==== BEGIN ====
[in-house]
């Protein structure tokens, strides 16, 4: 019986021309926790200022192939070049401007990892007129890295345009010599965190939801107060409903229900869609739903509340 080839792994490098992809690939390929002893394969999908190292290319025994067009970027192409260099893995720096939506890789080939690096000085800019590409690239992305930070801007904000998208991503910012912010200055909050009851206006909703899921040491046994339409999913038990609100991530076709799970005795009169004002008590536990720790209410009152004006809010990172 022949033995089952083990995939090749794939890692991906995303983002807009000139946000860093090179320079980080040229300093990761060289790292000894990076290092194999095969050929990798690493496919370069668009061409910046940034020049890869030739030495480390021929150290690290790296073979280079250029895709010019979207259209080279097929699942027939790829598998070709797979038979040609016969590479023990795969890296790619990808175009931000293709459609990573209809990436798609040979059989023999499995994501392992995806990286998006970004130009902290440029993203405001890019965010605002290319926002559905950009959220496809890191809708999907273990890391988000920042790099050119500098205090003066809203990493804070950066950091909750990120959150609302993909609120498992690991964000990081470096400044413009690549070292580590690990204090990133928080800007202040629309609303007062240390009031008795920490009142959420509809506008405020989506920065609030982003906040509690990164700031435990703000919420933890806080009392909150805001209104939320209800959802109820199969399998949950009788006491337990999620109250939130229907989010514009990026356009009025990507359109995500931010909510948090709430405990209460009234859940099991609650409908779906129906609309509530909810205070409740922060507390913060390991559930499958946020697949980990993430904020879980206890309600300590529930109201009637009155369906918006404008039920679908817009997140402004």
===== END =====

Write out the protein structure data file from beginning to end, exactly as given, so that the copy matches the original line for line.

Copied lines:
[in-house]
């Protein structure tokens, strides 16, 4: 019986021309926790200022192939070049401007990892007129890295345009010599965190939801107060409903229900869609739903509340 080839792994490098992809690939390929002893394969999908190292290319025994067009970027192409260099893995720096939506890789080939690096000085800019590409690239992305930070801007904000998208991503910012912010200055909050009851206006909703899921040491046994339409999913038990609100991530076709799970005795009169004002008590536990720790209410009152004006809010990172 022949033995089952083990995939090749794939890692991906995303983002807009000139946000860093090179320079980080040229300093990761060289790292000894990076290092194999095969050929990798690493496919370069668009061409910046940034020049890869030739030495480390021929150290690290790296073979280079250029895709010019979207259209080279097929699942027939790829598998070709797979038979040609016969590479023990795969890296790619990808175009931000293709459609990573209809990436798609040979059989023999499995994501392992995806990286998006970004130009902290440029993203405001890019965010605002290319926002559905950009959220496809890191809708999907273990890391988000920042790099050119500098205090003066809203990493804070950066950091909750990120959150609302993909609120498992690991964000990081470096400044413009690549070292580590690990204090990133928080800007202040629309609303007062240390009031008795920490009142959420509809506008405020989506920065609030982003906040509690990164700031435990703000919420933890806080009392909150805001209104939320209800959802109820199969399998949950009788006491337990999620109250939130229907989010514009990026356009009025990507359109995500931010909510948090709430405990209460009234859940099991609650409908779906129906609309509530909810205070409740922060507390913060390991559930499958946020697949980990993430904020879980206890309600300590529930109201009637009155369906918006404008039920679908817009997140402004």